Without a doubt, protein is the king of all nutrients. It provides the building blocks for enzymes and hormones, enables nerve and brain cells to communicate effectively with each other, and promotes muscle tissue repair and growth. Every cell in your body contains proteins; life could not go on without him.
Protein consumption, however, is perhaps the most controversial of all nutritional issues. Unfortunately, many nutrition professionals have not kept up with recent research and continue to defend outdated theories on the subject. This has led to a series of myths that, in turn, have been taken as gospels by the general public. The following are some of the most common misconceptions about dietary protein intake:
Myth: Diets rich in protein make you fat.
Done: There is no doubt that eating too much protein will add to the pounds, but so will eating too many calories from carbohydrates or fat! Weight gain is governed by the law of thermodynamics: If you consume more calories than you expend, you will gain weight. Consequently, it is not protein per se that causes weight gain; it is an excessive consumption of calories. No matter what you eat, if you eat too much, you will eventually end up getting fat.
In reality, if you were to eat a meal that contains only protein, carbohydrates, or fat, the protein meal would cause the least amount of weight gain. You see, a large percentage of the calories from protein are burned in the process of digestion. This is called the thermic effect of food. Of all the macronutrients, protein has the highest thermal effect, burning about 25 percent of protein from calories consumed. By comparison, only 15 percent of carbohydrate calories are burned through digestion; fat has practically no thermal effect. So, all things being equal, a high-protein diet is less likely to cause fat deposits than a high-carbohydrate or high-fat diet.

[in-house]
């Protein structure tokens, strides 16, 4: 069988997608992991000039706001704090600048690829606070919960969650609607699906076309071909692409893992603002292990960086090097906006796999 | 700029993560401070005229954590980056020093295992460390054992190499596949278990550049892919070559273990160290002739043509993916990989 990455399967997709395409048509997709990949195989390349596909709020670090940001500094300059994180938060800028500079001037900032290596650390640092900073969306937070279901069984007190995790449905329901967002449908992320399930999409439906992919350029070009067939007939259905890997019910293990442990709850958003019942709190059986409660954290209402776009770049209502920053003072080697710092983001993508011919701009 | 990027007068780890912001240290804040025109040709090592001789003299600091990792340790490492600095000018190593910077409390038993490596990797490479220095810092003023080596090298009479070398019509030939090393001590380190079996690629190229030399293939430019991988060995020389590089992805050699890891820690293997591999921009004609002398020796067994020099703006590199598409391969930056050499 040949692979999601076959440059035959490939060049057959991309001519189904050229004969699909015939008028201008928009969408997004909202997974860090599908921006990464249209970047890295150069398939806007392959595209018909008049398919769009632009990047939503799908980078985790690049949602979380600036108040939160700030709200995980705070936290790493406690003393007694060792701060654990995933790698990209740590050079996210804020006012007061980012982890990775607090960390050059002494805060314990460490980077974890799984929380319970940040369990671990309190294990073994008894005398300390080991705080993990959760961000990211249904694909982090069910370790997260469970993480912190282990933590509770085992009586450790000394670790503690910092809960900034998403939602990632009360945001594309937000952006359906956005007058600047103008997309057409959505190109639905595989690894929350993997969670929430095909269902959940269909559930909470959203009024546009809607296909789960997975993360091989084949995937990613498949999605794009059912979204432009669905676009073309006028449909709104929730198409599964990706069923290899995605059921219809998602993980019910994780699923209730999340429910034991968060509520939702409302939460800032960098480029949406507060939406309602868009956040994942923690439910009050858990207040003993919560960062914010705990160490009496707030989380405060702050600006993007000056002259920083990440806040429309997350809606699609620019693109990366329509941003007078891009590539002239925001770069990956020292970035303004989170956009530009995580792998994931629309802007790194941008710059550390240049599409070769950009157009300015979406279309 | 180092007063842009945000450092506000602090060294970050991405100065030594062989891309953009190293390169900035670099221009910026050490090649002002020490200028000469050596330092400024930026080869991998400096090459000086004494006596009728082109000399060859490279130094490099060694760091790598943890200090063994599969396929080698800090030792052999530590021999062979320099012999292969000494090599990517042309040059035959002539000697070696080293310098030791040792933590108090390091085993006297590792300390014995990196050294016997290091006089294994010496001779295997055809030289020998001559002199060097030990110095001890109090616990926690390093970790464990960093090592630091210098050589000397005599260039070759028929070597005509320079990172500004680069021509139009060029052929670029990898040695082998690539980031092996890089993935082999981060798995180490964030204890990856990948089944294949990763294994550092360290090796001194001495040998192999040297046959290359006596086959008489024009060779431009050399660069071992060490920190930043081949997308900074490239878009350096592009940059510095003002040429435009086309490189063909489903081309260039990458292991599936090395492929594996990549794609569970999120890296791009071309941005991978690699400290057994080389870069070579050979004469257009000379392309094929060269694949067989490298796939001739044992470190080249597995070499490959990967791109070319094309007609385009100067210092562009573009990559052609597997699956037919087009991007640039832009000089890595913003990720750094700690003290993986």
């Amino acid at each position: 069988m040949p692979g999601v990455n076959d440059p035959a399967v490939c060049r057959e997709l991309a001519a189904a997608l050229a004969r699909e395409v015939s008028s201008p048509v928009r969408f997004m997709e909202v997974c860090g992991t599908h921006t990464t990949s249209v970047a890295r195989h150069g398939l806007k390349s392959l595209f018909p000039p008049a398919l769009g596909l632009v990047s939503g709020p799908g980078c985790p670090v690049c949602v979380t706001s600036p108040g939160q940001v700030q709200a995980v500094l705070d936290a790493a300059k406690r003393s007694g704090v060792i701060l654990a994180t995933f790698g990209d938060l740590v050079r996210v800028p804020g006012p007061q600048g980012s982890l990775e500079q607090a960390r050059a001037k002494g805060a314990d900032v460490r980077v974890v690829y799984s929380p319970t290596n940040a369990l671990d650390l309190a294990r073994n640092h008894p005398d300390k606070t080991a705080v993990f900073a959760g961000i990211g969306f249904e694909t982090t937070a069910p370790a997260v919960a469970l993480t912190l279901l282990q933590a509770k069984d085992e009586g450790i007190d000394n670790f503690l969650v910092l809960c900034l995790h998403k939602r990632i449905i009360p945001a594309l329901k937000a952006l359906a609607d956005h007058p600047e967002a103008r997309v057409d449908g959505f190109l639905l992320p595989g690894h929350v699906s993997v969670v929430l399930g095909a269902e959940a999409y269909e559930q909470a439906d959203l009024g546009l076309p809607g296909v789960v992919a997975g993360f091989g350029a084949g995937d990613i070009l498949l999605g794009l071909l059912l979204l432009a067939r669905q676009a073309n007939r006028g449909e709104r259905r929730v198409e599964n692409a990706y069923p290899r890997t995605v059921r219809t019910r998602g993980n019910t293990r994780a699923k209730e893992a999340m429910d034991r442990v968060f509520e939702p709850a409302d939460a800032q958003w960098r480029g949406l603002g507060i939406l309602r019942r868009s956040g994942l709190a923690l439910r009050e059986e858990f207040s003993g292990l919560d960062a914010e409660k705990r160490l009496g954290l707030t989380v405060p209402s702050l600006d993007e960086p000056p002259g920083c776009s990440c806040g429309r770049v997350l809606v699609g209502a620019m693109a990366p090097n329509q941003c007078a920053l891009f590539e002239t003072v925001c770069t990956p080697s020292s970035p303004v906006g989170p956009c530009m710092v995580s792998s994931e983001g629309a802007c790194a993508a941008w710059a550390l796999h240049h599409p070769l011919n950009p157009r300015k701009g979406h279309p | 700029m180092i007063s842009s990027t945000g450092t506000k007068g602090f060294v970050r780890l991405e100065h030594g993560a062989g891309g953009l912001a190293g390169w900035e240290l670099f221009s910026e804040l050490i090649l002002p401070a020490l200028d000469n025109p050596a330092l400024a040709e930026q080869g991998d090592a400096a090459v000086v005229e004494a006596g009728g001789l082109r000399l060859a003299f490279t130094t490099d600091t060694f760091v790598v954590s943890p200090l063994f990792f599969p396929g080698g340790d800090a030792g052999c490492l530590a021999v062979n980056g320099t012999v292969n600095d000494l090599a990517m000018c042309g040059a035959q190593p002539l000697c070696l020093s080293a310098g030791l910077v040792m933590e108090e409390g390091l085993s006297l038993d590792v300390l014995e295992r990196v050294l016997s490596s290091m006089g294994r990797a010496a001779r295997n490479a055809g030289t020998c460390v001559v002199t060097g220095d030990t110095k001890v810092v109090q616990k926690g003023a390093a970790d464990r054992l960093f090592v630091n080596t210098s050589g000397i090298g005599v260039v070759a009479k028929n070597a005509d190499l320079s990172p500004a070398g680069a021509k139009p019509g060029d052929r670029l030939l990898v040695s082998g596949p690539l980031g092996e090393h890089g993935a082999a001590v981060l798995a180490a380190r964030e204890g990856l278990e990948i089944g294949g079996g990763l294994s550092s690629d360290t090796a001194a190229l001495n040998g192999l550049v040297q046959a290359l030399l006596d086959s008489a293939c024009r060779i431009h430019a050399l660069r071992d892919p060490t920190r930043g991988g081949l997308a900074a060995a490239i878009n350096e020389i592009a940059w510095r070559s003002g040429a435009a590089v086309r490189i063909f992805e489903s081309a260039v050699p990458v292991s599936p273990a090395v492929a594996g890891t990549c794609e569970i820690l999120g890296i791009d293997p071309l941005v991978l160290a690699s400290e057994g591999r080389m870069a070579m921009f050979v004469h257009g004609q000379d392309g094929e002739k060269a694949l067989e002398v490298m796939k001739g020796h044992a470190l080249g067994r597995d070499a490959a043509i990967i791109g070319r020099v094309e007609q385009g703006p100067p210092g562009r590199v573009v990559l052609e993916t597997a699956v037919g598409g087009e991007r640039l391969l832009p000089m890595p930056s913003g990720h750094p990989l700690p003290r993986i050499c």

Also, unlike carbohydrates, protein does not stimulate a significant insulin response. Insulin is a storage hormone. While its main purpose is to neutralize blood sugar, it is also responsible for transporting fat to adipocytes (fat cells). When carbohydrates are ingested, the pancreas secretes insulin to remove blood sugar from the circulatory system. Depending on the amounts and types of carbohydrates consumed, insulin levels can fluctuate wildly, increasing the possibility of fat storage. Since the effect of proteins on insulin secretion is negligible, the potential for fat storage is reduced.
In addition, the consumption of protein tends to increase the production of glucagon, a hormone that opposes the effect of insulin. Since a primary function of glucagon is to signal the body to burn fat for fuel, it tends to promote fat loss, rather than fat gain.
Myth: High protein diets are bad for the kidneys.
Done: Protein metabolism involves a complex sequence of events for proper assimilation to occur. During digestion, protein is broken down into its components, amino acids (through a process called deamination). A by-product of this occurrence is the production of ammonia, a toxic substance, in the body. Ammonia, in turn, is rapidly converted to the relatively non-toxic substance urea, which is then transported to the kidneys for excretion.
In theory, a large buildup of urea can overload the kidneys and affect their ability to perform vital functions. This has been supported by studies in people with existing kidney disease. It is well documented that a high protein diet exacerbates uremia (kidney failure) in those on dialysis (i.e. the artificial kidney machine), while a low protein diet helps alleviate the condition. Proteinuria and other complications have also been observed in this population.
However, there is no evidence that a high-protein diet has harmful effects in people with normal kidney function. Healthy kidneys can easily filter urea; any excess is simply expelled in the urine. Consider the fact that, over the past century, millions of athletes have consumed large amounts of protein without incident. Surely, if high protein diets caused kidney disease, these athletes would already be on dialysis. However, in otherwise healthy individuals, no peer-reviewed journal has documented kidney abnormalities due to increased protein intake.